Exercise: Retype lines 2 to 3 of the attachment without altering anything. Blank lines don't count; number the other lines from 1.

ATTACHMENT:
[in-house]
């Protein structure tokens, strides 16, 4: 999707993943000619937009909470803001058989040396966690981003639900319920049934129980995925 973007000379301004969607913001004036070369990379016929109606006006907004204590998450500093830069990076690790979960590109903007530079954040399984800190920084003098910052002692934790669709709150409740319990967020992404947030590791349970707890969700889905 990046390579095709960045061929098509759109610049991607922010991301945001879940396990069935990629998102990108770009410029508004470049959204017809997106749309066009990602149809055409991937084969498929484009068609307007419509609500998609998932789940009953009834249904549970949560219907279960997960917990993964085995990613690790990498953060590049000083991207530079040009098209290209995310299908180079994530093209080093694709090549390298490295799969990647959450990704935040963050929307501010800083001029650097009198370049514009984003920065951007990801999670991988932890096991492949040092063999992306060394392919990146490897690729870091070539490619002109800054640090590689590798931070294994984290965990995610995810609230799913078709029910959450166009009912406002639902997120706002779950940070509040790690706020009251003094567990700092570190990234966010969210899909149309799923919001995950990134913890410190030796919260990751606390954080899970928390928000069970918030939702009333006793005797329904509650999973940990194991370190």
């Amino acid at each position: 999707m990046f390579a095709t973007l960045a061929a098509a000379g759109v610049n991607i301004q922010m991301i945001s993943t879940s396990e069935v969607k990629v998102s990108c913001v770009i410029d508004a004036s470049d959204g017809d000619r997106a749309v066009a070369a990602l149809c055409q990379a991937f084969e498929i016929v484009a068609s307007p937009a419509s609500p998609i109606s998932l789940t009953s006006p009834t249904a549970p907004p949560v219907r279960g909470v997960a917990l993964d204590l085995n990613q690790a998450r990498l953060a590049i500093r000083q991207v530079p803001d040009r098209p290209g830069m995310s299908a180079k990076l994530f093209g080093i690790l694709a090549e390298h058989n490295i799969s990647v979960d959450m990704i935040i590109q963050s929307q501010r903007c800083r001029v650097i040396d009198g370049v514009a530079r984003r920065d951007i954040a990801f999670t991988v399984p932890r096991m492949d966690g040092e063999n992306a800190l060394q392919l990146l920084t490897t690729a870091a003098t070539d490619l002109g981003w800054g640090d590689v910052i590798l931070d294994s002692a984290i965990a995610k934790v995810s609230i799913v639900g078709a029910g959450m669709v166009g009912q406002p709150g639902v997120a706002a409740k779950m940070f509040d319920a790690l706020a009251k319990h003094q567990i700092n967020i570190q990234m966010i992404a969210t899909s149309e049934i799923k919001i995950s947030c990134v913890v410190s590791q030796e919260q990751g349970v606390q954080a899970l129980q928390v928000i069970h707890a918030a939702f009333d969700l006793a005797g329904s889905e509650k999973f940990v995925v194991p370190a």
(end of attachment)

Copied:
């Protein structure tokens, strides 16, 4: 999707993943000619937009909470803001058989040396966690981003639900319920049934129980995925 973007000379301004969607913001004036070369990379016929109606006006907004204590998450500093830069990076690790979960590109903007530079954040399984800190920084003098910052002692934790669709709150409740319990967020992404947030590791349970707890969700889905 990046390579095709960045061929098509759109610049991607922010991301945001879940396990069935990629998102990108770009410029508004470049959204017809997106749309066009990602149809055409991937084969498929484009068609307007419509609500998609998932789940009953009834249904549970949560219907279960997960917990993964085995990613690790990498953060590049000083991207530079040009098209290209995310299908180079994530093209080093694709090549390298490295799969990647959450990704935040963050929307501010800083001029650097009198370049514009984003920065951007990801999670991988932890096991492949040092063999992306060394392919990146490897690729870091070539490619002109800054640090590689590798931070294994984290965990995610995810609230799913078709029910959450166009009912406002639902997120706002779950940070509040790690706020009251003094567990700092570190990234966010969210899909149309799923919001995950990134913890410190030796919260990751606390954080899970928390928000069970918030939702009333006793005797329904509650999973940990194991370190």
């Amino acid at each position: 999707m990046f390579a095709t973007l960045a061929a098509a000379g759109v610049n991607i301004q922010m991301i945001s993943t879940s396990e069935v969607k990629v998102s990108c913001v770009i410029d508004a004036s470049d959204g017809d000619r997106a749309v066009a070369a990602l149809c055409q990379a991937f084969e498929i016929v484009a068609s307007p937009a419509s609500p998609i109606s998932l789940t009953s006006p009834t249904a549970p907004p949560v219907r279960g909470v997960a917990l993964d204590l085995n990613q690790a998450r990498l953060a590049i500093r000083q991207v530079p803001d040009r098209p290209g830069m995310s299908a180079k990076l994530f093209g080093i690790l694709a090549e390298h058989n490295i799969s990647v979960d959450m990704i935040i590109q963050s929307q501010r903007c800083r001029v650097i040396d009198g370049v514009a530079r984003r920065d951007i954040a990801f999670t991988v399984p932890r096991m492949d966690g040092e063999n992306a800190l060394q392919l990146l920084t490897t690729a870091a003098t070539d490619l002109g981003w800054g640090d590689v910052i590798l931070d294994s002692a984290i965990a995610k934790v995810s609230i799913v639900g078709a029910g959450m669709v166009g009912q406002p709150g639902v997120a706002a409740k779950m940070f509040d319920a790690l706020a009251k319990h003094q567990i700092n967020i570190q990234m966010i992404a969210t899909s149309e049934i799923k919001i995950s947030c990134v913890v410190s590791q030796e919260q990751g349970v606390q954080a899970l129980q928390v928000i069970h707890a918030a939702f009333d969700l006793a005797g329904s889905e509650k999973f940990v995925v194991p370190a």